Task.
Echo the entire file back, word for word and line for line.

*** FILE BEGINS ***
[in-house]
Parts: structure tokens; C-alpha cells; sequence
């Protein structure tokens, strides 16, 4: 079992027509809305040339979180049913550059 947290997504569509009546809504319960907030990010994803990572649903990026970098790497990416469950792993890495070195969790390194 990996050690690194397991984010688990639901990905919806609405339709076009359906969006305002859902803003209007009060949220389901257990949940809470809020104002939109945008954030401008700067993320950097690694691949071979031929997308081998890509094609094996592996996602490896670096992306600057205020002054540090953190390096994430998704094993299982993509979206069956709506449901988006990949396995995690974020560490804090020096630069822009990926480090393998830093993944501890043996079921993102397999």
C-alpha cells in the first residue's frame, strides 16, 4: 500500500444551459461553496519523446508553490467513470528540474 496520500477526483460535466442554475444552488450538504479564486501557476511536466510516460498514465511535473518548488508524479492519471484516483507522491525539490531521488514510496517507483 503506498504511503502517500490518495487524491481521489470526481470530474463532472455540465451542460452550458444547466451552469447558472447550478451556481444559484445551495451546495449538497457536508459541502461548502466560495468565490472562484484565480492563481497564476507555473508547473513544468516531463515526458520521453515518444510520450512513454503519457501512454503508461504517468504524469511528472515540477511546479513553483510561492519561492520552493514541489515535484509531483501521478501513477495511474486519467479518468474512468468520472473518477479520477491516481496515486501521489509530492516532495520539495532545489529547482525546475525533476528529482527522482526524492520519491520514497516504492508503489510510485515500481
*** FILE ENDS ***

[in-house]
Parts: structure tokens; C-alpha cells; sequence
């Protein structure tokens, strides 16, 4: 079992027509809305040339979180049913550059 947290997504569509009546809504319960907030990010994803990572649903990026970098790497990416469950792993890495070195969790390194 990996050690690194397991984010688990639901990905919806609405339709076009359906969006305002859902803003209007009060949220389901257990949940809470809020104002939109945008954030401008700067993320950097690694691949071979031929997308081998890509094609094996592996996602490896670096992306600057205020002054540090953190390096994430998704094993299982993509979206069956709506449901988006990949396995995690974020560490804090020096630069822009990926480090393998830093993944501890043996079921993102397999």
C-alpha cells in the first residue's frame, strides 16, 4: 500500500444551459461553496519523446508553490467513470528540474 496520500477526483460535466442554475444552488450538504479564486501557476511536466510516460498514465511535473518548488508524479492519471484516483507522491525539490531521488514510496517507483 503506498504511503502517500490518495487524491481521489470526481470530474463532472455540465451542460452550458444547466451552469447558472447550478451556481444559484445551495451546495449538497457536508459541502461548502466560495468565490472562484484565480492563481497564476507555473508547473513544468516531463515526458520521453515518444510520450512513454503519457501512454503508461504517468504524469511528472515540477511546479513553483510561492519561492520552493514541489515535484509531483501521478501513477495511474486519467479518468474512468468520472473518477479520477491516481496515486501521489509530492516532495520539495532545489529547482525546475525533476528529482527522482526524492520519491520514497516504492508503489510510485515500481